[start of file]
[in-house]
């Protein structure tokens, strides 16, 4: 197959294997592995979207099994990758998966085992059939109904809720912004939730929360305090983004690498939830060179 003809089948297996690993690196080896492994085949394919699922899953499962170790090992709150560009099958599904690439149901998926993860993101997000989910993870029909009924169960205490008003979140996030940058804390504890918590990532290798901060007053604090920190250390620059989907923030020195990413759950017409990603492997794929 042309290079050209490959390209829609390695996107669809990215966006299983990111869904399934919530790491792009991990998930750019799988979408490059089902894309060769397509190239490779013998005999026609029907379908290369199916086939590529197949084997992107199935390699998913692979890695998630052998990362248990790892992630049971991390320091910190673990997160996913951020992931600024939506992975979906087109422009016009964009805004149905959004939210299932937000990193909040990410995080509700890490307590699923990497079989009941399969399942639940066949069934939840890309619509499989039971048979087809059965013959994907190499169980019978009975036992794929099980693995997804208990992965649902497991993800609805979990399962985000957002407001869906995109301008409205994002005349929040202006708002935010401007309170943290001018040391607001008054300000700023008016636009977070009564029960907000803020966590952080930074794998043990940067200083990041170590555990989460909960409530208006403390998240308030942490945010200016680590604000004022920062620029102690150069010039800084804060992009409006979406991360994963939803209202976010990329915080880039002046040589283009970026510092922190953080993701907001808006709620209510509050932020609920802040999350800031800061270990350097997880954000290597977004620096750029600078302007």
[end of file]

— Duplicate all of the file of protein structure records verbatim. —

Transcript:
[in-house]
């Protein structure tokens, strides 16, 4: 197959294997592995979207099994990758998966085992059939109904809720912004939730929360305090983004690498939830060179 003809089948297996690993690196080896492994085949394919699922899953499962170790090992709150560009099958599904690439149901998926993860993101997000989910993870029909009924169960205490008003979140996030940058804390504890918590990532290798901060007053604090920190250390620059989907923030020195990413759950017409990603492997794929 042309290079050209490959390209829609390695996107669809990215966006299983990111869904399934919530790491792009991990998930750019799988979408490059089902894309060769397509190239490779013998005999026609029907379908290369199916086939590529197949084997992107199935390699998913692979890695998630052998990362248990790892992630049971991390320091910190673990997160996913951020992931600024939506992975979906087109422009016009964009805004149905959004939210299932937000990193909040990410995080509700890490307590699923990497079989009941399969399942639940066949069934939840890309619509499989039971048979087809059965013959994907190499169980019978009975036992794929099980693995997804208990992965649902497991993800609805979990399962985000957002407001869906995109301008409205994002005349929040202006708002935010401007309170943290001018040391607001008054300000700023008016636009977070009564029960907000803020966590952080930074794998043990940067200083990041170590555990989460909960409530208006403390998240308030942490945010200016680590604000004022920062620029102690150069010039800084804060992009409006979406991360994963939803209202976010990329915080880039002046040589283009970026510092922190953080993701907001808006709620209510509050932020609920802040999350800031800061270990350097997880954000290597977004620096750029600078302007």